When it sprinkles it pours

Irrigation woes on a portion of the Island County campus have turned on enough figurative light bulbs in the Planning Department to illuminate the office in which it resides.

The south side of the courthouse uses an aging sprinkler system inferior to irrigation the newer campus buildings receive. When county personnel began replacing sprinkler heads for the older system at the beginning of the year, the broken ground opened up a can of worms.

“As they started digging up the irrigation pipes, they started finding a whole bunch of issues,” Planning Director Jeff Tate told the Board of Island County Commissioners at a recent staff session.

Broken and unconnected irrigation pipes were the norm, not the exception. And many of the pipes had evicted the plastic caps designed to keep in water. The ground was being irrigated, but little else received the life-giving liquid.

“It’s been running water subsurface,” Tate said. “Some of the sprinkler heads out there were not connected to the system at all. That was curious.”

White pipes protruding from the ground in the faulty irrigation area outside the courthouse are vestigial organs unconnected to any of the sprinkler system’s main arteries.

“When we turn on the sprinklers, it’s not getting to the system,” Tate said. “And there’s a cavity underneath the concrete there.”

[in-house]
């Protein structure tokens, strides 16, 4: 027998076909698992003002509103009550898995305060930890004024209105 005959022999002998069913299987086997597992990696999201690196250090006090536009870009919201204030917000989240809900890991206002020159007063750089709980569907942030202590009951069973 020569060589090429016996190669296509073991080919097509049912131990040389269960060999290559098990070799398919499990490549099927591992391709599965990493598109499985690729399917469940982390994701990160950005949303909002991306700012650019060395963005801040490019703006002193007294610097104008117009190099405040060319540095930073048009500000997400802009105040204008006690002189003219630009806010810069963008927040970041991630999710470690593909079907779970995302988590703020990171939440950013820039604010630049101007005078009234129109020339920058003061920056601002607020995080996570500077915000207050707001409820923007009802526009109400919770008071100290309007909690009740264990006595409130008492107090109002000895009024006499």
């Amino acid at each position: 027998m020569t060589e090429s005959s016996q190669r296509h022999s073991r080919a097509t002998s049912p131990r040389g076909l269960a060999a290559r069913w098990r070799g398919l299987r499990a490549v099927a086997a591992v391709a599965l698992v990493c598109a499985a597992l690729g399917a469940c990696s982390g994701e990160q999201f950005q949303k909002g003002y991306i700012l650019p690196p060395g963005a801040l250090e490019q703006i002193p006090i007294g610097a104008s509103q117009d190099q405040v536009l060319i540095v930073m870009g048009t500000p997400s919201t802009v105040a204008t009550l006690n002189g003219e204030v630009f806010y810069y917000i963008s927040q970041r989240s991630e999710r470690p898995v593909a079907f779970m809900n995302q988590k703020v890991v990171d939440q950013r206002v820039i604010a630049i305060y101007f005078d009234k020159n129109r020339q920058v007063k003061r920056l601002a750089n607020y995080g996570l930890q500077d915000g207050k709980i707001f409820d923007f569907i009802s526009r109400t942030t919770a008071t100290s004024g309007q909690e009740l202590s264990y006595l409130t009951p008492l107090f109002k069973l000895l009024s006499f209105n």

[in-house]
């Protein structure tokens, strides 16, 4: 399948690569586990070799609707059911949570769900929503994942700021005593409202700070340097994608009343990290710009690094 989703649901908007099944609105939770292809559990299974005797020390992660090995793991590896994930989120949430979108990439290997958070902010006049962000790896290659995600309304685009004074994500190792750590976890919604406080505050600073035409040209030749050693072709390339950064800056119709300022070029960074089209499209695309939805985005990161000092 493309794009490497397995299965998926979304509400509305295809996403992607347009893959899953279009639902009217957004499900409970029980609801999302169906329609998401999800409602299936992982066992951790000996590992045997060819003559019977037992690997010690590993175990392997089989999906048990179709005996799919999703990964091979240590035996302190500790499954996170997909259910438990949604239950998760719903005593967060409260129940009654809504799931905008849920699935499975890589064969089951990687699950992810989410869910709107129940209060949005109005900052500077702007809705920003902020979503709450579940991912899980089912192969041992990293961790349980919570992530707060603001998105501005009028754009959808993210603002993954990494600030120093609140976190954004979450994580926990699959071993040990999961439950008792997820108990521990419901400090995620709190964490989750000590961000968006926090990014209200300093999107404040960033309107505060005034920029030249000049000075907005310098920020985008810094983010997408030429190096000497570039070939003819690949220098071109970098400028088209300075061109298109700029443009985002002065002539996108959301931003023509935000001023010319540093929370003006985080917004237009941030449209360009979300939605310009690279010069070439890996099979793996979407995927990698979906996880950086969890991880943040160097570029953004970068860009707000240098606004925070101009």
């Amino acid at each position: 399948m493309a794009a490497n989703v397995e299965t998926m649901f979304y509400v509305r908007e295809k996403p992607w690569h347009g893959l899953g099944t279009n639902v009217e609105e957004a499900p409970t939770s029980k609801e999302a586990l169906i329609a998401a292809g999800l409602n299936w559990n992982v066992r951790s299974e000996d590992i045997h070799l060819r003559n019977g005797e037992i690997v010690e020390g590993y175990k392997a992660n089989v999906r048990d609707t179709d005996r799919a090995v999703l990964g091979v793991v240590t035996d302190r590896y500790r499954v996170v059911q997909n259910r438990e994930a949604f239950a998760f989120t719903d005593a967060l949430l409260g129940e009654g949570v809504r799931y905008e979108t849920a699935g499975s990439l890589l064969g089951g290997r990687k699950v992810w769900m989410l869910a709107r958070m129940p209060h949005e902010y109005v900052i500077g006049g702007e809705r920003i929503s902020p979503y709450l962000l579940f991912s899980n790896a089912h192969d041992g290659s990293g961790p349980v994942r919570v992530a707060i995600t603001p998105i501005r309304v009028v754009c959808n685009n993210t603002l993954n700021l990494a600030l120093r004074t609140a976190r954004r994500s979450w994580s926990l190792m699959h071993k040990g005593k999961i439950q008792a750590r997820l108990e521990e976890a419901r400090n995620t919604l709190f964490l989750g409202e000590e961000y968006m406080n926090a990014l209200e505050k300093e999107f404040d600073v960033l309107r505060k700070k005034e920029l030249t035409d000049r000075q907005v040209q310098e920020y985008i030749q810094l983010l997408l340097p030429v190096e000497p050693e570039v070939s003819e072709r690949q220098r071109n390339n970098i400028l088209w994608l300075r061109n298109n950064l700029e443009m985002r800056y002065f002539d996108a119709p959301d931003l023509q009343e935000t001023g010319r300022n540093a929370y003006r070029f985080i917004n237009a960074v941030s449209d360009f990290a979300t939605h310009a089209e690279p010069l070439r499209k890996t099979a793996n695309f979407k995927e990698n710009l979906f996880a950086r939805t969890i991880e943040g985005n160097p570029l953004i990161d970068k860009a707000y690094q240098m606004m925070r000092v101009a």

Conservation District funds might be available to cut some of the curbs that would allow gravity to do its job and flow into vegetated areas needing a water fix. By covering the catch basin, runoff would bypass the metal grill and create a “rain garden” in the choked sections.

“We’d start small and look at different spots. We can do this for very little,” Tate said. If flooding occurred in the rain gardens, the catch basin would be opened and a cleaner, soil-filtered water would flow into the receptacle.

The six-year-old sprinkler system is currently being updated. But Tate has bigger, aesthetically-minded plans. The planning department knows where each private or commercial grading and clearing project is slated. Before the more resilient, drought-tolerant, native plants are disposed of, the county would swoop in, rescue the flora and “transplant” species like salal and rhododendrons on the campus.

“It’s plant salvage,” Tate said as he walked the targeted landscaping areas Wednesday afternoon.

Aside from the facelift and the conservation benefits, the more efficient and inexpensive irrigation options would also lead to monetary savings.

“If you’re not turning on the water and wasting it, that saves money,” the planning director said.

The board was amenable to the improvements. Commissioner Mac McDowell said the county supports conservation methods and should not only walk the proverbial walk, but talk the talk.

Commissioner John Dean was also enamored by the landscaping and irrigation ideas.

“I like the concept,” he said.

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